In Kirschner, the court considered whether New York would apply in pari delicto to bar a claim by a corporation against its outside auditors for failing to detect the corporation’s fraud. Id. at 949-50. The claims were being pursued by a litigation trustee appointed to prosecute claims on behalf of a defunct brokerage service. Id. at 946. The litigation trustee acknowledged that he stood in the shoes of the corporate wrongdoer, but he argued that he himself was not that wrongdoer. Id. at 958. Moreover, the litigation trustee argued that the equities favored him because any recovery he obtained would benefit the innocent creditors and would deter future malfeasance. Id.
The court was unconvinced by either of the litigation trustee’s arguments. First, the court noted that, while the creditors of the defunct company might benefit if in pari delicto did not apply, the creditors and other stakeholders of accused third parties, who also were innocent, would suffer. Id. Second, the court noted that the auditors were subject to liability for professional malpractice without the need to loosen the application of in pari delicto. Id. Public policy, therefore, did not weigh in favor of changing the law in New York. Other courts have applied Kirschner’s analysis in the context of a receiver appointed to deal with a Ponzi scheme. See In re Bernard L. Madoff Inv. Sec. LLC, 721 F.3d 54, 64-65 (2d Cir. 2013).
Scholes and Kirschner illustrate the public policy friction created when the in pari delicto defense is asserted against a receiver. Does the receiver, for better or worse, stand in the shoes of the culpable receivership entity? Or, has the receiver’s appointment freed the entity from an evil zombie spell so that the receiver can try to right the entity’s previous wrongs without application of the defense?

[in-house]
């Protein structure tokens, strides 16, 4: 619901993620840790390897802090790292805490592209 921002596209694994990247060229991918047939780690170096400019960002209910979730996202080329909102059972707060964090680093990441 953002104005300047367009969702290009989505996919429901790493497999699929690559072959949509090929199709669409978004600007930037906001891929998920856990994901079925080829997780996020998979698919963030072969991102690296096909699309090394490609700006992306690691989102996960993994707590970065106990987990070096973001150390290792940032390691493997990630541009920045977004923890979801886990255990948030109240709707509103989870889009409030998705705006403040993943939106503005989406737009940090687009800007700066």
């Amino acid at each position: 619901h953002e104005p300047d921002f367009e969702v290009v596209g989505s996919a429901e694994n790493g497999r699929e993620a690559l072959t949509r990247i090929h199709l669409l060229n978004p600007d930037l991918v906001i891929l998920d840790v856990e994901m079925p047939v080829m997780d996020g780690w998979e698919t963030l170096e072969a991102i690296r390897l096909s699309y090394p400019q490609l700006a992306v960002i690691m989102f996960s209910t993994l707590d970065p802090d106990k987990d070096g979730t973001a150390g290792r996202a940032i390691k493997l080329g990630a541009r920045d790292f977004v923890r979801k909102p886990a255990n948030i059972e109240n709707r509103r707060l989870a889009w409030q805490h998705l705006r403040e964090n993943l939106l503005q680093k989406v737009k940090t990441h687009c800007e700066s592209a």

Stewart v. Wilmington Trust
The Delaware Court of Chancery examined these questions earlier this year. After thoroughly analyzing in pari delicto’s origin, the policy interests in play, and the law in sister jurisdictions, Stewart explained why Delaware’s in pari delicto doctrine would bar several claims brought by a receiver. A brief summary of Stewart’s context adds perspective on the court’s holding.
Stewart tells the story of how one bad actor allegedly used four related captive insurance companies2(collectively, “SPI”) as his evil zombies to defraud regulators, creditors, consultants, and auditors for years.
In order to domicile in Delaware, SPI was required to apply for authorization with the state’s Department of Insurance and to comply with a host of regulations. Stewart, 112 A.3d at 281. To assist it with these activities, SPI engaged Wilmington Trust for various “management services,” including bookkeeping and account reconciliation. Id. It also engaged accounting firms Johnson Lambert and McSoley McCoy to audit financial statements. Id. at 282, 288. The financial statements were submitted periodically to the Department of Insurance to confirm that SPI met minimum capital and reserve thresholds. Id. at 282-89.
SPI’s financial statements for 2007, 2008, and 2009 listed substantial assets that were, in reality, worthless. Id. at 282. These included a key man policy with a claimed cash value of around $700,000 and six bank accounts claimed to hold over $4.6 million. Id. at 282-83, 289. In fact, the key man policy had lapsed, and the bank accounts either were closed or held balances of only a few hundred dollars. Id. Despite these significant inconsistencies, however, the statements were audited and approved—repeatedly—by Johnson Lambert, McSoley McCoy, and Wilmington Trust.
How did the truth evade SPI’s auditors for so long? The account of the low-tech hijinks allegedly used to pull the wool over their eyes reads like an elaborate comedy of errors.
Stewart described how SPI’s founder repeatedly provided the auditors with carefully forged facsimiles that appeared to come from the insurance company that issued the key man policy. Id. at 283, 288. These facsimiles gave the illusion that the lapsed $700,000 key man policy was still in force. Id.
To prop up the false account balances, SPI’s founder allegedly went so far as to create fictitious bank employees “Alpesh” and “Rachel”—complete with sham contact information. Id. at 285. Someone identifying himself as “Alpesh” even called one of the auditors to explain away differences in SPI’s bank statements. Id. at 285-86. Auditors expressed frustration that “he caught me at a bad time and the reception was not good, so it was hard to hear him” and that, when attempting to call “Alpesh” back, they had no “success getting through, or even getting an opportunity to leave a message.” Id. at 286, 288.